Women's Fund of Rhode Island

Katharine Murphy
What feels like a long, but really quite short, 95 years ago, women in the United States acquired the right to vote. Following an immeasurable amount of effort put forth by women and men in favor of voting equality, women’s suffrage was scribed into our Constitution on August 26,1920. Critically speaking, voting access was not granted to every citizen simply because women’s suffrage made voting gender-inclusive. Initially the new ruling benefited only upper-class white women. It wasn’t until
Gianna Jasinski
Structural and cultural barriers continue to hold women back today. Women have made great strides in the workforce, but inequality persists. A gender gap in access to opportunities and decision-making power between women and men still exists. . Specifically, in Rhode Island, 56% of minimum wage workers are women. 71% of families with children living in poverty are headed by women, 10% are headed by men, and 19% are headed by married couples. This wage gap has a significant impact on all women,
Emily Rosello Mercurio
The gendered wage gap has, in recent years, become something of a feminist buzzword. People are talking about it every time they talk about equality; you’ll find the phrase on the first page of every Women’s Studies 101 syllabus, in every internet think piece about “Why I Need Feminism”, and on the lips of every celebrity making safe forays into public activism. I likely do not need to repeat here the statistic that women make $0.78 for every one dollar made by a man. At this point, everybody
Jenn Steinfeld
Today's Supreme Court decision is an amazing leap forward in a movement that has been both agonizingly slow and lightning quick. The Women’s Fund has long recognized the very real linkages between misogyny, homophobia and transphobia. Back in 2003, when I helped to found Rhode Island’s Campaign for Marriage Equality, the Women’s Fund of Rhode Island was one of the first groups to stand with us. It took more than a decade, but in 2013 I was proud to be on the steps of the Rhode Island State House
Emily Rosello Mercurio
Last week I walked into my job at a local sandwich shop to find all my coworkers gathered in the kitchen, passing around somebody’s phone and talking excitedly amongst themselves. Two of our coworkers had been expecting a baby together, and the child had finally been born that morning. Of course, everybody wanted to see the pictures they had sent. When I finally got hold of the phone, I couldn’t help but smile. The new parents seemed so overjoyed (albeit exhausted) to be holding their son after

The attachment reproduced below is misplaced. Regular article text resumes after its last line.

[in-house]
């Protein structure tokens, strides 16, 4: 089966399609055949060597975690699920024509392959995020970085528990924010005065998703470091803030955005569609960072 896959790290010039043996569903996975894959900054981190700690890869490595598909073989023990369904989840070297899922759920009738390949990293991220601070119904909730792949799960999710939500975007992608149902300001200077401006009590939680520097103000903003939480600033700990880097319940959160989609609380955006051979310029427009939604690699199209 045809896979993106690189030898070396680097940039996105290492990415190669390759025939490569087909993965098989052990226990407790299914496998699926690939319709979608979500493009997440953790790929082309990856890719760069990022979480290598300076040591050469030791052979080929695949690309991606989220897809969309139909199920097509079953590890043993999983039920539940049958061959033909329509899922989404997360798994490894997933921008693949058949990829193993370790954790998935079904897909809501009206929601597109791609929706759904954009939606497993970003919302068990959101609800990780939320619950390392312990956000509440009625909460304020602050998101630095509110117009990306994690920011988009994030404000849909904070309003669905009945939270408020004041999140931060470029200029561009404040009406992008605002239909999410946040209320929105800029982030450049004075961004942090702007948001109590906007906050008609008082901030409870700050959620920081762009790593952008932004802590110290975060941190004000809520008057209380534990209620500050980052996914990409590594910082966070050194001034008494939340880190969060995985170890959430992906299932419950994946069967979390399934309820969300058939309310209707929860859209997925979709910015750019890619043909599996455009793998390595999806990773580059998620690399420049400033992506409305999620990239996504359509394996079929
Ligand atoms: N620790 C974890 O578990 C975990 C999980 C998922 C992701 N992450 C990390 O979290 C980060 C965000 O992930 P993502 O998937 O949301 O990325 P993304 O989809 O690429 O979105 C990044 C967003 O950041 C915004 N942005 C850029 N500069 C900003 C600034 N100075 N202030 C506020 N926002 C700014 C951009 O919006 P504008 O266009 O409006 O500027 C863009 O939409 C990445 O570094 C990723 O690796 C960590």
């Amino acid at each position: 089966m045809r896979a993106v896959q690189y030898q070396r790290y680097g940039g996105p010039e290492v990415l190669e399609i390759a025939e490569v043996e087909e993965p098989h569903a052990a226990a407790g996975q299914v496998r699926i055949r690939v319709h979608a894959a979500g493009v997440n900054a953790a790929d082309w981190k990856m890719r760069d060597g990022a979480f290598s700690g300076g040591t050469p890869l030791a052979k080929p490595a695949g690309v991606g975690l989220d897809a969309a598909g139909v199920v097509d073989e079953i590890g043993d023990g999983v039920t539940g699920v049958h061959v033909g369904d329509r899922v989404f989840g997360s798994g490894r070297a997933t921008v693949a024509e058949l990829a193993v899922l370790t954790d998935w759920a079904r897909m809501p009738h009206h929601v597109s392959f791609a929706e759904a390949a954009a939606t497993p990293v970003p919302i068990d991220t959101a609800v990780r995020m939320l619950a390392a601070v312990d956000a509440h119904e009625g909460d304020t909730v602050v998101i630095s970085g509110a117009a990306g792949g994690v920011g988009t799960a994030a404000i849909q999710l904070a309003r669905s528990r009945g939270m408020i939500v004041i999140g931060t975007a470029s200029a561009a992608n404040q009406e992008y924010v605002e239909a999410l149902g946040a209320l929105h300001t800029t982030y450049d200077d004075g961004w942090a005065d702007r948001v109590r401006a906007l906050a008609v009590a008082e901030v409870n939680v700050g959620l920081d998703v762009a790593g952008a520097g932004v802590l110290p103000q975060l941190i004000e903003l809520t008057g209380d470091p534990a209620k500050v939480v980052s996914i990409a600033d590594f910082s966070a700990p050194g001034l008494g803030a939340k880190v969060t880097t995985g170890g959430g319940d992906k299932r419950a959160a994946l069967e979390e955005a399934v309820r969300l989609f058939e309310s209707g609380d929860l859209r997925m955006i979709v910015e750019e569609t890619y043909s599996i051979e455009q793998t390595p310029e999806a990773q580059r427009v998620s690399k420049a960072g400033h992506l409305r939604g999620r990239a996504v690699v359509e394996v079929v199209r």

Farah Faye
Fifty-five years ago, Sirivamo Bandaranaike of Sri Lanka became the first woman elected president in the world. It’s a startling fact – one that is younger than my own grandparents. It wasn’t until they were my age that a woman was ever elected president. But even in their seventies, they have never seen a woman elected president in their own country. That is, unless Hillary Clinton surprises us all and wins the 2016 presidential election. It’s hard for me to come to terms with the
Womens Fund
“Is there going to be a place for me to pump?!” After receiving multiple emails along these lines from Lady Project Summit participants, I was determined to find a way to provide accommodations for nursing and expecting mothers at this year’s conference,held this past weekend (April 18) in downtown Providence. This year’s conference sold out quickly, drawing more than 270 diverse young women from across the nation for a full day of speakers, workshops, and networking. Many of our participants
Nancy Austin
"Girls Coding" is a great rallying cry as we push to prepare more tech-savvy women to fully engage the opportunities and challenges of the digital frontier. But let's not lose sight of the talent team we actually need to be mentoring as we collectively face this revolutionary moment of global technological change. The campaign to educate more female coders might still be a less effective generational return on investment (ROI) than thinking innovatively about how to create more effective teams
Molly Savard
I’m driving behind an SUV when I notice three stickers plastered to its bumper. The first reads “NRA: STAND AND FIGHT;” the second is the Gadsden flag screaming “DON’T TREAD ON ME.” And the third? The Human Rights Campaign equal sign. I laugh because of how absurdly incongruous they seem together. Then I think, well, maybe he’s the well-meaning, gun-loving, Fox News-watching kind who probably believes marriage is between a man and a woman except when it comes to his gay nephew. Seemingly
Bethany Imondi
2014 was a milestone year for the women of Rhode Island. In November, state voters made history when they elected Gina Raimondo governor. While the election of the Ocean State’s first female governor is notable, other inequities women wish were just bad April Fool’s jokes remain ingrained in our political system. While we’ve seen small but steady gains in women’s national political representation, progress among state leadership is meager. Prior to Raimondo’s election, only 35 women had ever